Conservative Diary

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Peer pressure

By Paul Goodman

Screen shot 2010-11-19 at 08.17.07 During the last Parliament, there was an unofficial Conservative whip in the Commons on Lords Reform.  In theory, the issue's a constitutional matter, and thus subject to a free vote.  In practice, the leadership supported a part-elected, part-appointed Upper House, and word went around that members of the front bench should support this view.  Like some other Shadow Ministers, I none the less voted against such a second chamber and for the status quo, because a question would arise in the event of change: namely, which elected chamber had greater legitimacy?  In my view, it would take a written constitution to decide, and the consequences of such major constitutional change hadn't been thought through.

I'm thus a supporter of the present House of Lords, and will be pleased at the elevation of some of my former  colleagues when the list of new peers is announced at eleven this morning.  However, I suspect that my view is, increasingly, a minority one, and that the idea of patronage is out of temper with the times.  We know that Andrew Feldman, the co-Party Chairman, and Stanley Fink, the joint Treasurer, are on the list.  As Mark Field has warned, lists of former MPs from all parties will be pored over fiercely by the media in relation to the expenses scandal.  The list was being finalised in Downing Street during the rumpus over David Cameron's personal photographer, and we know that Number Ten was nervous.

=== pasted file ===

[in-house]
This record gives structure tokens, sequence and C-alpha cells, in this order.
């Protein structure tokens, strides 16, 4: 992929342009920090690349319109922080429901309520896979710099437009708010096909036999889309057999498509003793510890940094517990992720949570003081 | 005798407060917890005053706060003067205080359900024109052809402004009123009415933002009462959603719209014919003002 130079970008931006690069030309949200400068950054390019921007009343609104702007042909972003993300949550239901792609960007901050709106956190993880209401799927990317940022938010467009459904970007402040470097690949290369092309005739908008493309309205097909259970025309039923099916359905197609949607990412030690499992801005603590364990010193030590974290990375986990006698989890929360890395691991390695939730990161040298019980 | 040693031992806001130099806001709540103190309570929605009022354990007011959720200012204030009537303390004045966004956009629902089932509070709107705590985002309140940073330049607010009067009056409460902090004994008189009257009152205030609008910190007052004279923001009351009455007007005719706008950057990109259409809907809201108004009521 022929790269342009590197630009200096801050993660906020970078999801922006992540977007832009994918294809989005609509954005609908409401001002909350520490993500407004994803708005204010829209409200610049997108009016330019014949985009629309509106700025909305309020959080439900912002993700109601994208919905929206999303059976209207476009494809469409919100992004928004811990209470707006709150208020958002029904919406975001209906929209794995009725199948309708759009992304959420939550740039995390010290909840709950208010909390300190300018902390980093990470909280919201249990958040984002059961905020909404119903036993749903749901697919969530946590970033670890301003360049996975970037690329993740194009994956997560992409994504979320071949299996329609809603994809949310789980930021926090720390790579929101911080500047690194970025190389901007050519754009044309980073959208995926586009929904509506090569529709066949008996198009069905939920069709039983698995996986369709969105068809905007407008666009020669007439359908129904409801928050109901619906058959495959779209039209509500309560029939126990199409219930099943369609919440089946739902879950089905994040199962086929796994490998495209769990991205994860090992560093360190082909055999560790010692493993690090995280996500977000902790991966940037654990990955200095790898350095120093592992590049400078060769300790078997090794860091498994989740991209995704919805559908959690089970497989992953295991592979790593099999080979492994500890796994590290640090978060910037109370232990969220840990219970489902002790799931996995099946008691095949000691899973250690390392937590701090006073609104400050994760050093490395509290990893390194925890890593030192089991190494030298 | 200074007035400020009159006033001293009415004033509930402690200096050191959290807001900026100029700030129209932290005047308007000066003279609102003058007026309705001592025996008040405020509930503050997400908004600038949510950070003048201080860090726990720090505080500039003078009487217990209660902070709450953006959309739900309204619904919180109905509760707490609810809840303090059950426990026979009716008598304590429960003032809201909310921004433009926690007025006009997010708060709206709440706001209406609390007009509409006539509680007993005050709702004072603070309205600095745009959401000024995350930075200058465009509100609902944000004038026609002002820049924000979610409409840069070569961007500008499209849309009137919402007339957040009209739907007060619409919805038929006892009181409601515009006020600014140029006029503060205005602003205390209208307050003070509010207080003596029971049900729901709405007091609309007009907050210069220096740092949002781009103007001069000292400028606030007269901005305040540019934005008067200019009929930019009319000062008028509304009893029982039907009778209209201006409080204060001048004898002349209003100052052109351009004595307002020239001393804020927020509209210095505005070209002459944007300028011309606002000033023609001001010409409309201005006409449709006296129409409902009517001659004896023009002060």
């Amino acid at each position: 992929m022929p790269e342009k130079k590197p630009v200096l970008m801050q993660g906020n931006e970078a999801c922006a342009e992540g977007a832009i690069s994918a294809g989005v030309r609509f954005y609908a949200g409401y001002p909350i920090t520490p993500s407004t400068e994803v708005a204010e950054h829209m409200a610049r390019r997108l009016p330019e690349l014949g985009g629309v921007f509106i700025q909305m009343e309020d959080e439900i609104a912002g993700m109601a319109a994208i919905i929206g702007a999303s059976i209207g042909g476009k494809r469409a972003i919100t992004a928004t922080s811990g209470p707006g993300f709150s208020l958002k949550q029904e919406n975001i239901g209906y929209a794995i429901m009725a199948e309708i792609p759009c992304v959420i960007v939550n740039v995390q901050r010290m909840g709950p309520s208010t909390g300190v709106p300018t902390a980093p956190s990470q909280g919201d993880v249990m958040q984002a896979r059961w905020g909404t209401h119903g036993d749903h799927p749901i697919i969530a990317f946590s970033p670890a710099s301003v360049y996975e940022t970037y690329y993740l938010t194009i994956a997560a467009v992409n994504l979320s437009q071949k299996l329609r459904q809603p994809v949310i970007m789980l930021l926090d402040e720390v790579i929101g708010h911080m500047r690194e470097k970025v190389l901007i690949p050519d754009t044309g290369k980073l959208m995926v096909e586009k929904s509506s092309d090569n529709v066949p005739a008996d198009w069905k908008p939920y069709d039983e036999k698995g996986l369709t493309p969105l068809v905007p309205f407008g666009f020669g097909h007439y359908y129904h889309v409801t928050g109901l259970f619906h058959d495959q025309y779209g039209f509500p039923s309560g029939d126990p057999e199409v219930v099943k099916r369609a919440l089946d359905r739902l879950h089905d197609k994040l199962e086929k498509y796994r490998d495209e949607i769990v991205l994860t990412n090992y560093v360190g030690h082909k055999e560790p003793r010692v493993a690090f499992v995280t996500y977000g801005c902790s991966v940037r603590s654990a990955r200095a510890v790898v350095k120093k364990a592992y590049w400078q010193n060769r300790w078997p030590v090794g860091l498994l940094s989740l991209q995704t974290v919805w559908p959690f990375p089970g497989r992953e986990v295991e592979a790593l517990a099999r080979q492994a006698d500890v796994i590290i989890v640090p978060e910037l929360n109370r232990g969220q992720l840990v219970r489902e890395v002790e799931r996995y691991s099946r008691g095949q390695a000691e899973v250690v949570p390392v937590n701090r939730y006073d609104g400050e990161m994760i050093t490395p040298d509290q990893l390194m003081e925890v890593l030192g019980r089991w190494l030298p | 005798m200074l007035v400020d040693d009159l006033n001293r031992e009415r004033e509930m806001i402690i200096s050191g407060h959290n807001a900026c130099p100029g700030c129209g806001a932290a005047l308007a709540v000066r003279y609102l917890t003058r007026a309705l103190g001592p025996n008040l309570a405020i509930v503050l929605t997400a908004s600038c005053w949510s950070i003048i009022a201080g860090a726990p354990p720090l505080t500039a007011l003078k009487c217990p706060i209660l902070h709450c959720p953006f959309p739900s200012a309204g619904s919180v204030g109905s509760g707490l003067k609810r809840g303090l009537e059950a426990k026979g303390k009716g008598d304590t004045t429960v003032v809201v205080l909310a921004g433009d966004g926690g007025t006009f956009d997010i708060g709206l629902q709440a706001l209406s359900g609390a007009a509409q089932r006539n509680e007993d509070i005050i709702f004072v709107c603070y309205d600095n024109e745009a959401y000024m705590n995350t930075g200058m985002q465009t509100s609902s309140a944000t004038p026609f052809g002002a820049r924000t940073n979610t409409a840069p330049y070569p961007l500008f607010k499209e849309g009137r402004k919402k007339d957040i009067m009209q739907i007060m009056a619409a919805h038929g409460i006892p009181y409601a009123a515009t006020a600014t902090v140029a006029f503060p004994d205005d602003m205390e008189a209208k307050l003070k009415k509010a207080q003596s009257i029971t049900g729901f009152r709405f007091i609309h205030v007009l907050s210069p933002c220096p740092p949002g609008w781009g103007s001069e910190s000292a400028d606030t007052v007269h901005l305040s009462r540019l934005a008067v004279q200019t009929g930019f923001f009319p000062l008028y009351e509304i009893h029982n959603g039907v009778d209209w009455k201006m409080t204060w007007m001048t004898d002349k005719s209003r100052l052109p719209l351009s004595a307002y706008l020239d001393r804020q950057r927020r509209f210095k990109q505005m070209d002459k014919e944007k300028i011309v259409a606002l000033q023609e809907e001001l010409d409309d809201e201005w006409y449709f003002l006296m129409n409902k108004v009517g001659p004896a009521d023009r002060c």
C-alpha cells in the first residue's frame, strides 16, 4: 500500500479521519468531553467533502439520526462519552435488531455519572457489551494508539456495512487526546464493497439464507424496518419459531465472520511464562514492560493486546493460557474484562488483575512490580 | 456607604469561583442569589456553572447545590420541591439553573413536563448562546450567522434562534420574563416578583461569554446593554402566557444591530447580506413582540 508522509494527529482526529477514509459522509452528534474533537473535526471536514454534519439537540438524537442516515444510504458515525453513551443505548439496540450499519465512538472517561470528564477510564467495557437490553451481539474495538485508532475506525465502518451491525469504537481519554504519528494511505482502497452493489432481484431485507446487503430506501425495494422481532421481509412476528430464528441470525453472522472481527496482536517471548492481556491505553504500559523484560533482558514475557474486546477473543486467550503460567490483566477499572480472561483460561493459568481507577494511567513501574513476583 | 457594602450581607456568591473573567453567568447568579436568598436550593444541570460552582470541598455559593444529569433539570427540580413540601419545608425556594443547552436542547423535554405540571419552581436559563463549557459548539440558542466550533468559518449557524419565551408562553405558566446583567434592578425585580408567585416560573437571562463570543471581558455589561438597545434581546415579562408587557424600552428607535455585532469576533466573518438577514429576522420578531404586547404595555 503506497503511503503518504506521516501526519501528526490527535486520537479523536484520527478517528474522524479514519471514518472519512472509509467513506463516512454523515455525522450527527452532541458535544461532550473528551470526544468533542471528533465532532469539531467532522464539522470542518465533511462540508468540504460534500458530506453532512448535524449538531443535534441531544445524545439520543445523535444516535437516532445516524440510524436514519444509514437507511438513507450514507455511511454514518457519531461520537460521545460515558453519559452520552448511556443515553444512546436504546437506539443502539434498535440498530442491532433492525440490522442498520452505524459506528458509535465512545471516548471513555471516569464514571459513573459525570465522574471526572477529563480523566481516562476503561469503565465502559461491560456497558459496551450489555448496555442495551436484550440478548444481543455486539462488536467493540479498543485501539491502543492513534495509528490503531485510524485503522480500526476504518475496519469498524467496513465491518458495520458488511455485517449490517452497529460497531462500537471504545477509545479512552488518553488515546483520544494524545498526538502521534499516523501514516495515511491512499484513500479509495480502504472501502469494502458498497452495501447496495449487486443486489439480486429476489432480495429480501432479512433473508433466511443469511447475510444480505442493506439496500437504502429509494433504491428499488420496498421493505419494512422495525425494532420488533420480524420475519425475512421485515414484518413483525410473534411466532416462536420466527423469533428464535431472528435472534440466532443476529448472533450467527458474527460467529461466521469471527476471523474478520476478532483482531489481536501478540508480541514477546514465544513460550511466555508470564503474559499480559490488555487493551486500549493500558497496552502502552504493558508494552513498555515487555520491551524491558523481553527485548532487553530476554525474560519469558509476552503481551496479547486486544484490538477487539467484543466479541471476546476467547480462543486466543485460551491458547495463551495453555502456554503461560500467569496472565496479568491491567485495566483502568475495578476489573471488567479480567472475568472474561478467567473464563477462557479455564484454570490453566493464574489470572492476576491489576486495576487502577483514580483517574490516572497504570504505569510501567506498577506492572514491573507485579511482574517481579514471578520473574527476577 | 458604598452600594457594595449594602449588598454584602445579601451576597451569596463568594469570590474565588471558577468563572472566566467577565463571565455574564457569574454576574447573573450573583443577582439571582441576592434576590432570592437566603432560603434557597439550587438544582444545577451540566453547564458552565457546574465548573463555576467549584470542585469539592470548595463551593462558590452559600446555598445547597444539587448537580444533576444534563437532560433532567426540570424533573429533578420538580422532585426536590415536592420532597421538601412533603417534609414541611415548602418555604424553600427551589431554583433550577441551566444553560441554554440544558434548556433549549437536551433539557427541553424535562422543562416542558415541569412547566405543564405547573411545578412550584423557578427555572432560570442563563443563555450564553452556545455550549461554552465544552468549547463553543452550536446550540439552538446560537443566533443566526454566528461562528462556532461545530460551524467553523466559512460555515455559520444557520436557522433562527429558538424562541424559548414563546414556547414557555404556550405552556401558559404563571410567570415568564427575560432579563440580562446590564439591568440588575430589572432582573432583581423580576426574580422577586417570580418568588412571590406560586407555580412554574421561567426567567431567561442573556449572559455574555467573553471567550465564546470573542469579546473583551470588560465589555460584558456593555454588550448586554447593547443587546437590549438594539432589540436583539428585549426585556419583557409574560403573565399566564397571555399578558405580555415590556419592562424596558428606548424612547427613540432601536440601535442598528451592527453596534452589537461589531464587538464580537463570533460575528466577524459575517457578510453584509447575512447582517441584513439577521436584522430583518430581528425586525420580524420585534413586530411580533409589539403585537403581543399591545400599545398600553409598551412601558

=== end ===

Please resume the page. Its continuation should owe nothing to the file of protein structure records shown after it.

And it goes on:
This isn't a party political matter, since some of the Labour and, doubtless, Liberal Democrat names will be controversial.  All this tells us that the after-shock of the events of the last Parliament is still being felt.  There have been some improvements in the way the Commons does business since May.  Select Committee Chairman are now elected rather than appointed, and there is a back-bench business committee.  However, the Government's policy on Parliamentary reform is incoherent.  On the one hand, it wants to reduce the number of Commons seats, which is a good thing.  On the other, it wishes not to cut the size of the Executive - leaving it proportionately larger.

Senior 1922 Committee Members aren't impressed, and nor are the new intake (or the increasingly outspoken independent-minded section of it, anyway).  The trend for some time has been for local MPs to work as constituency champions rather than Westminster operators, and there's a tension between this change and MPs also doubling up as Ministers.  However, the controversy over today's appointments (and some there will be) won't be sparked just by gathering public incomprehension of the patronage principle, let alone by voters studying closely the Government's manoevres over the size of the Executive in relation to the legislature.

Rather, it will be a sign that the constitutional problems left to Britain by Labour haven't been resolved.  The implementation of the Conservative manifesto wouldn't have done so entirely, but on all matters other than Lords reform its main measures would have helped: a British Bill of Rights, a veto by English and Welsh MPs on legislation affecting their countries, the renegotiation of three sets of EU powers.  Eric Pickles's localist revolution has survived the Coaltion.  But these other proposals have been kicked into the long grass.  Only the proposal to elect or part-elect the Upper House has survived: one that's now being pushed to keep the Liberal Democrats happy, without consideration of the consequences.

When I asked how blue the Coalition is in a series recently, I gave it high marks, rightly or wrongly, for deficit reduction, radical public service reform and localism.  In these respects, it compares favourably to the great Thatcher Governments of the 1980s, and deserves support.  But it gets the wooden spoon for coherent constitutional reform, of which the reaction to today's appointments will be a sign.


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